So a year ago Charlotte Donlon (you can find her episode on the Faith in a Fresh Vibe podcast here)asked me for my take on Kristin Dumez’s book, “Jesus on John Wayne”, as a Canadian who grew up in white evangelicalism.
First off, Dumez’s book is a must read. It’s up there with Barr’s book on Biblical Womanhood. It adds much needed vocabulary and language to help navigate the toxicity in the wider evangelical movement. It’s especially pertinent for those deconstruction out of bad church experiences.
After reading the book (took me a while, I’ve been busy…writing a book), I’d have to say the similarities/differences can be summed up in, “same same but different”.
For example, how does rugged individualism and toxic masculinity play a part in shaping Canadian evangelicalism? Just think America but 10% smaller. Evangelicalism in Canada rarely has a unique thought. And because they are such a small % of the population, there is significantly less cultural influence on the country.
Canada actually had a higher % of the population attend weekly services post-WWII. Although that quickly waned, the power seat has been held between Catholic and mainline Protestant traditions. That’s not to say the small contingent of white conservative evangelicals haven’t tried hard to build a consortium of allies to grasp power in the public sphere. But it’s never happened to the extent you see in the USA because we are technically more progressive as a country.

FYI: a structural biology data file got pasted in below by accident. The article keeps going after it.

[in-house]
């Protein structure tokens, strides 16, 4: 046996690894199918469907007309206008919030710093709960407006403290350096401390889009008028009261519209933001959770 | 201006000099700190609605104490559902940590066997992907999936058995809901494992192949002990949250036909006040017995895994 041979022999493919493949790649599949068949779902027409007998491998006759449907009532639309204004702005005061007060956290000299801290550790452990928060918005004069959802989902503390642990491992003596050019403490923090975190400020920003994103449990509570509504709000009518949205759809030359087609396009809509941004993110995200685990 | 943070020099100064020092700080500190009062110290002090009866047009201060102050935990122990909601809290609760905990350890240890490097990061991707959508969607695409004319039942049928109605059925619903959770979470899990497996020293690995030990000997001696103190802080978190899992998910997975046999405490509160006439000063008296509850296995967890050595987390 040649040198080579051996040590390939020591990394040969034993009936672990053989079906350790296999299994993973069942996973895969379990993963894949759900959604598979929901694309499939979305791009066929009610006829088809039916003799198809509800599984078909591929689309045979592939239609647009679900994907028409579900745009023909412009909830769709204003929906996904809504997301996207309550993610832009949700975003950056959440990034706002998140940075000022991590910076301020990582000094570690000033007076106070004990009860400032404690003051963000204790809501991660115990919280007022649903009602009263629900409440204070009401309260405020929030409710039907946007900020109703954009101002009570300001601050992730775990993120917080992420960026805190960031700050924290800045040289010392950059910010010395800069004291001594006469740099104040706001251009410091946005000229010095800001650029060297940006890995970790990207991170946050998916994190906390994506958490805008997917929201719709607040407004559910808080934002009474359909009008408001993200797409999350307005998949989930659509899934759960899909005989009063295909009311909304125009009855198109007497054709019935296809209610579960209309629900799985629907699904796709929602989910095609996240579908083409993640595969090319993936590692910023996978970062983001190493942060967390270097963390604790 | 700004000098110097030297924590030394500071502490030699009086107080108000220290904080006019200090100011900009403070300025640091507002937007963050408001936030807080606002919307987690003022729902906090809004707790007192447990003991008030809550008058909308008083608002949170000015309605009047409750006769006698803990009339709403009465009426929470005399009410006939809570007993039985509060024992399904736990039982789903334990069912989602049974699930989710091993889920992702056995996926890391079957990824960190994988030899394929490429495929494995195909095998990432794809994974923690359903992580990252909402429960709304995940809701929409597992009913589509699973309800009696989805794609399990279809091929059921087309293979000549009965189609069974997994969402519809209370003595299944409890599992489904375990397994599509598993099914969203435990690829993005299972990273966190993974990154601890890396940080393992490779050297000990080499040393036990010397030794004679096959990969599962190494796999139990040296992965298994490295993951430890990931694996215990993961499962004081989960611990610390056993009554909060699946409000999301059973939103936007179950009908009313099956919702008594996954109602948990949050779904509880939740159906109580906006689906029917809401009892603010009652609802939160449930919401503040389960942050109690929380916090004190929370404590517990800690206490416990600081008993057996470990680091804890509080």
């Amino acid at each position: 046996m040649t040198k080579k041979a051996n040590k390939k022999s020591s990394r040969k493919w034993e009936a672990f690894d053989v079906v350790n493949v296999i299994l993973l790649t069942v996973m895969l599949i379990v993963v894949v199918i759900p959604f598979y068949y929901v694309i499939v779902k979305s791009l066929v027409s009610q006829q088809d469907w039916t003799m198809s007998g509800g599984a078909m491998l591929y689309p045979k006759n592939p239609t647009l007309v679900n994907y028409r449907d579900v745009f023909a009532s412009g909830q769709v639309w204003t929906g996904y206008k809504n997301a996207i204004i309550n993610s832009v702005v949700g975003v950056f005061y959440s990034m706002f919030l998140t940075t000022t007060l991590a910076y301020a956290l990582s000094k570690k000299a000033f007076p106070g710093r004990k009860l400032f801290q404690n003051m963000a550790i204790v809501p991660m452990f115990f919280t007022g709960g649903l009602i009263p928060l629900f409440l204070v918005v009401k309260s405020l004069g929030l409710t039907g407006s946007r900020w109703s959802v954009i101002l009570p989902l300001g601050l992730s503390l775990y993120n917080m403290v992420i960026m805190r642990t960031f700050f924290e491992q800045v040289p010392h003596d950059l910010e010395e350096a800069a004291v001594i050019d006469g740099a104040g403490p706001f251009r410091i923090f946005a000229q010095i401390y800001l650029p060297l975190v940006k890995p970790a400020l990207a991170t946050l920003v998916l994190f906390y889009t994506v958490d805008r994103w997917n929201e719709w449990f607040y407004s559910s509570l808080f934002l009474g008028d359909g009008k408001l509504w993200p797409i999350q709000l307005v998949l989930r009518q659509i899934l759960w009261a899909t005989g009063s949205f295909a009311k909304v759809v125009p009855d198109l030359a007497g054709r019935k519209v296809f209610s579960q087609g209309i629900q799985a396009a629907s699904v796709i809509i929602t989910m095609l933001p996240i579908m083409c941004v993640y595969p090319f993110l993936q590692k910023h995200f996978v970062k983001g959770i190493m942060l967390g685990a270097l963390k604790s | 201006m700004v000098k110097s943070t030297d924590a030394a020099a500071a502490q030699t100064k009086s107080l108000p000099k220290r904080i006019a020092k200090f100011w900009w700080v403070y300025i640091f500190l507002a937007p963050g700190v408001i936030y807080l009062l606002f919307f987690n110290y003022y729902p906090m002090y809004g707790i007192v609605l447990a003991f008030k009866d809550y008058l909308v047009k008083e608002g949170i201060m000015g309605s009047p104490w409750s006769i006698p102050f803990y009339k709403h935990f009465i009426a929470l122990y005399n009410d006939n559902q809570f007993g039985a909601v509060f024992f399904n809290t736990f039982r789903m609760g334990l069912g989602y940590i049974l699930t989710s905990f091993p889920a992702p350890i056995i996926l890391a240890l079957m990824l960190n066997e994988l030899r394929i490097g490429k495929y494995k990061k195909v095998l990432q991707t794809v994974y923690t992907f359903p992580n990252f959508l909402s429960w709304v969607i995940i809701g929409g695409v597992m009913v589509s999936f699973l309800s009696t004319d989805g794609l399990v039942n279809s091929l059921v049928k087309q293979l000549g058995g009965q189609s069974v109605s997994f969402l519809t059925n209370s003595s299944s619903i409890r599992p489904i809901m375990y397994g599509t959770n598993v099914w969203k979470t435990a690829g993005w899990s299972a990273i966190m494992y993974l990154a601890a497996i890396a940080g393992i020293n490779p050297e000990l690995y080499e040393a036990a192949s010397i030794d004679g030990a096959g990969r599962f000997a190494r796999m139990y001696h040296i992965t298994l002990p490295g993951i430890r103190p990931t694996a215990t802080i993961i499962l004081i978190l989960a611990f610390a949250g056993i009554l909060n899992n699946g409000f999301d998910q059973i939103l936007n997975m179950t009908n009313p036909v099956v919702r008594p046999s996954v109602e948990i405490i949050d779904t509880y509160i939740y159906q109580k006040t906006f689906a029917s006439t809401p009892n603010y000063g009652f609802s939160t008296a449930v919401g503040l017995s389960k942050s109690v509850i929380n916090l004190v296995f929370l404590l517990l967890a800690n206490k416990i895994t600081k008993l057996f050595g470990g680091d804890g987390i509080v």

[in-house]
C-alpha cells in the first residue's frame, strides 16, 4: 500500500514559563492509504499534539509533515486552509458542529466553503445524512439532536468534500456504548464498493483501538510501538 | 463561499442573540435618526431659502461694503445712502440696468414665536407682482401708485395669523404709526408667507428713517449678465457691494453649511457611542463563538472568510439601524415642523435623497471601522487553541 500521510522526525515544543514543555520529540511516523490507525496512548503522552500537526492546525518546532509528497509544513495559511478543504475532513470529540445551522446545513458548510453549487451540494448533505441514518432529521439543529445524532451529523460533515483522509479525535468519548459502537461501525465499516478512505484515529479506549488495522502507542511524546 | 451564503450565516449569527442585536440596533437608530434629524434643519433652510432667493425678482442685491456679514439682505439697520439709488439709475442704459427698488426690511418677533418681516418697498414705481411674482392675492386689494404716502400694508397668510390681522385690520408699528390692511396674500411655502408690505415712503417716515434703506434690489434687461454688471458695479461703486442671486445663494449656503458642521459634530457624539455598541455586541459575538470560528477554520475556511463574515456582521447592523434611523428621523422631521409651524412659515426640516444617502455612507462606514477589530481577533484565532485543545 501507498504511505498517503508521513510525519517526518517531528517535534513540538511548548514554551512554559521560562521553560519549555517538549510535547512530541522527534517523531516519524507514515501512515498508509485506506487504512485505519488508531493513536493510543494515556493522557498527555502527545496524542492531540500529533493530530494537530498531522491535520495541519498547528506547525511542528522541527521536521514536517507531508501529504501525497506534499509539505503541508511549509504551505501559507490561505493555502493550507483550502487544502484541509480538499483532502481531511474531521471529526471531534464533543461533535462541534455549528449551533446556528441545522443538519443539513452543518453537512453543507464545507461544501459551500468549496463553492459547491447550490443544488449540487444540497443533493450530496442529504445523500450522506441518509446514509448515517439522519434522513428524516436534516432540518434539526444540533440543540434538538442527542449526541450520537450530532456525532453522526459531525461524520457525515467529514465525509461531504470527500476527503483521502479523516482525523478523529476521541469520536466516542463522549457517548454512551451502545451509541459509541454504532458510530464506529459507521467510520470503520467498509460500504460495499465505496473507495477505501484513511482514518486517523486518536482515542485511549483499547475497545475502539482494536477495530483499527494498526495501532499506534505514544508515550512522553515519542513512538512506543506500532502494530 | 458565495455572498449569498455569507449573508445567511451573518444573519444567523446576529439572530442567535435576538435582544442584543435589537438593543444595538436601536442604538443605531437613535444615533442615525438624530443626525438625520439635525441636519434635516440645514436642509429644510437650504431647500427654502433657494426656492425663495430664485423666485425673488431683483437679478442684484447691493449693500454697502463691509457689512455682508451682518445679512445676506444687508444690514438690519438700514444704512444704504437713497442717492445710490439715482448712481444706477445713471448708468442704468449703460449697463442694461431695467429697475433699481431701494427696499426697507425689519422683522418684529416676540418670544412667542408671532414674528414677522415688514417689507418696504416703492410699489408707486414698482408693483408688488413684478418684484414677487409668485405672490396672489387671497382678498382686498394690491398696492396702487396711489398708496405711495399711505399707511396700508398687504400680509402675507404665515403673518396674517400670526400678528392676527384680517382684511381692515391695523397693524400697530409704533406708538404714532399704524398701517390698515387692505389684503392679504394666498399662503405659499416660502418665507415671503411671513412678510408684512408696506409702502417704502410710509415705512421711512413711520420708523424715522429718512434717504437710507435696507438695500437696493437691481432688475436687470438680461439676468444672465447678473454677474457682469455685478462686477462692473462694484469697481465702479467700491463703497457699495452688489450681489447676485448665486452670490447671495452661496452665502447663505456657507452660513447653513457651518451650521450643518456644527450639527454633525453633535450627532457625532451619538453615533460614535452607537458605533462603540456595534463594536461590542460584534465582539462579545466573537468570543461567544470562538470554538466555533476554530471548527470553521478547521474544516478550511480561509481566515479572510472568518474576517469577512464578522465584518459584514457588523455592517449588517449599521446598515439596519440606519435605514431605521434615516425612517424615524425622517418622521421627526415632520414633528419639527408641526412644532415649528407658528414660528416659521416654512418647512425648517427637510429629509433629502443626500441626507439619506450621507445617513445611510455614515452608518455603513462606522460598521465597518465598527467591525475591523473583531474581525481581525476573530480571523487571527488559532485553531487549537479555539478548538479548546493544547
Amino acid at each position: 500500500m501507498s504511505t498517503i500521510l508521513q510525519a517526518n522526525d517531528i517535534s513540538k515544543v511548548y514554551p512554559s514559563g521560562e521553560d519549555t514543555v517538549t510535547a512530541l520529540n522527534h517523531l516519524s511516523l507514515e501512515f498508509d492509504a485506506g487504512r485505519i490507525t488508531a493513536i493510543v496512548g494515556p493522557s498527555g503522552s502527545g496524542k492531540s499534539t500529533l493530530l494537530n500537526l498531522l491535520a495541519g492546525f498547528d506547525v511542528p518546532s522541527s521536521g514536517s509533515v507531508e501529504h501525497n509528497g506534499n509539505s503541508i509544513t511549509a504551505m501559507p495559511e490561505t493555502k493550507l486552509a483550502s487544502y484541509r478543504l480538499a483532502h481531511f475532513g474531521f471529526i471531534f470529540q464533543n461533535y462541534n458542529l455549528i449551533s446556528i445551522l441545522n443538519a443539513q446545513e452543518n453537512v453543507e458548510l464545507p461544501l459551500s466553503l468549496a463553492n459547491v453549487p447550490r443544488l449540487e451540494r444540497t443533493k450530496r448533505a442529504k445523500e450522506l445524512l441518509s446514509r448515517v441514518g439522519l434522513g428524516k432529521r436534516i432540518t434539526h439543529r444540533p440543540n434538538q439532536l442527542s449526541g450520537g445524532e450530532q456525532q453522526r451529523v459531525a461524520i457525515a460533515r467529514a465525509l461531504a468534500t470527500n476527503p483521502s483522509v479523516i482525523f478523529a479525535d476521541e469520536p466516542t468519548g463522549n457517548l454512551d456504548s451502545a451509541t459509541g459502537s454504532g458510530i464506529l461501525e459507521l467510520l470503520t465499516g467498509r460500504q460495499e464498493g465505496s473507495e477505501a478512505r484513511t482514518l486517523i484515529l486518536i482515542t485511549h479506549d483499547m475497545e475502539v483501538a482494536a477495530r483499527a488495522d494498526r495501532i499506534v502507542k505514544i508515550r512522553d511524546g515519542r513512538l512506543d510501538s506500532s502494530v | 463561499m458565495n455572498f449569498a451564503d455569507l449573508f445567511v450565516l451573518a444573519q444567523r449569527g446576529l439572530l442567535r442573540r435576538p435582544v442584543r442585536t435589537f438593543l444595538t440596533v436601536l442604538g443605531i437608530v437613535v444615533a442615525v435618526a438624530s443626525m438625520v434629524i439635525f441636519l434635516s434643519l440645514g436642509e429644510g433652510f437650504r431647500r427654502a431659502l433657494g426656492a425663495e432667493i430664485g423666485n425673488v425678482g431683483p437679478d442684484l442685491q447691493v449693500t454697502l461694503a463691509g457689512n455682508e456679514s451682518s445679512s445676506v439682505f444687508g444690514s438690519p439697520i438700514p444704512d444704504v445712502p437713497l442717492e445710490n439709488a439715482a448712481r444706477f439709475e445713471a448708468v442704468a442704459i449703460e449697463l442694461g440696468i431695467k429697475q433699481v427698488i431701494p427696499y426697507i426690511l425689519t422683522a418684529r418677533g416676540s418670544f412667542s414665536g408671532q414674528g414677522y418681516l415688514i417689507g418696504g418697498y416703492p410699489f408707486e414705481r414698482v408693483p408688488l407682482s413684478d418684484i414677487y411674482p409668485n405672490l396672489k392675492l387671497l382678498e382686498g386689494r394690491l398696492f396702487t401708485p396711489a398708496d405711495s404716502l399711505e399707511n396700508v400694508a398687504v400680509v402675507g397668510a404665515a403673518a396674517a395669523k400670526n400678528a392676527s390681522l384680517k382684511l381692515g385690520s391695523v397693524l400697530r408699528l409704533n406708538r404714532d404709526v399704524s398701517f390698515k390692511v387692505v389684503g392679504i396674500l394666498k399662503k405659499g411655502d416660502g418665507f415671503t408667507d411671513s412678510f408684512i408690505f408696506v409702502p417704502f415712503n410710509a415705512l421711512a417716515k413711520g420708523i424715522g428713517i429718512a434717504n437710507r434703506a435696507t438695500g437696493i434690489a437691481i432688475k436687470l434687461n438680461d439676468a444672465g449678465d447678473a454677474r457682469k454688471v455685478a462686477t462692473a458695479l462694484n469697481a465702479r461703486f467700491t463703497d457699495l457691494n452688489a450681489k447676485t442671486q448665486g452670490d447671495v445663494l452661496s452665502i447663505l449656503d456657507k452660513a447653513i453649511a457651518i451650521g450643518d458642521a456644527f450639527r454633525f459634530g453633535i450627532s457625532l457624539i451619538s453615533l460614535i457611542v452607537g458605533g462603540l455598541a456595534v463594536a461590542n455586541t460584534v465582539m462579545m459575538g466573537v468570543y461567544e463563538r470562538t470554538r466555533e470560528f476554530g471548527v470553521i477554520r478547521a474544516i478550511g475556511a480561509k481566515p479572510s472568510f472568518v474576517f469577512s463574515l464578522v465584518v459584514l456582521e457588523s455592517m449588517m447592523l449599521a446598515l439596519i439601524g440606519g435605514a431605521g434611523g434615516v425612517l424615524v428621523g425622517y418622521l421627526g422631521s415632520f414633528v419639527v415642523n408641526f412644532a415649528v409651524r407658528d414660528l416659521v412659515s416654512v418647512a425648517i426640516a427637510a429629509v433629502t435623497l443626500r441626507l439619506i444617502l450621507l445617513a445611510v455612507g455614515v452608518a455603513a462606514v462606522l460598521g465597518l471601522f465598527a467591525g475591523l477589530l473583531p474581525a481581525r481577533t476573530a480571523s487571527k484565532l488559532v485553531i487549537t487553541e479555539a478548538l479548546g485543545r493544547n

In terms of theology, however, within conservative evangelicalism (is there any other kind?), it’s essentially the exact same. Same theological drive to maintain patriarchy, same protection of ‘family values’, same morbid fascination with sex, same attempts to control women’s bodies, and even the same books and VHS tapes. Canadian evangelicals have long relied on American thinkers for their formation and discipleship, but as a whole are less vocal because they lack cultural power and influence (5-8% of the pop. in Canada would consider themselves evangelical).
There are a few differences.
Perhaps it’s generational, but I don’t remember the same kind of modelling after Hollywood’s John Wayne in Canada. For instance, if the American Jesus votes Republican, runs around with an M16 ready to beat your ass if you bad, the Canadian version is not quite as in your face. It’s a dude running around in plaid, carrying an axe instead of a gun, and politely asking you if you’ve met his Lord and Saviour white Jesus. Canadians are less confrontational too so in your face evangelism doesn’t fly.
The biggest differences are how evangelicals never really grasped political power (although there was a brief era with Harper), and militarism is not a thing here.
Maybe this has changed with Trump and COVID. The former giving white supremacy added fuel to emerge, and the latter consolidating white identity surrounding rugged individualism. I don’t see how either lead to any form of resurgence within the movement.
So to sum up, Canada is all the things, just a muted, less violent, and just as toxic version as you find in the US.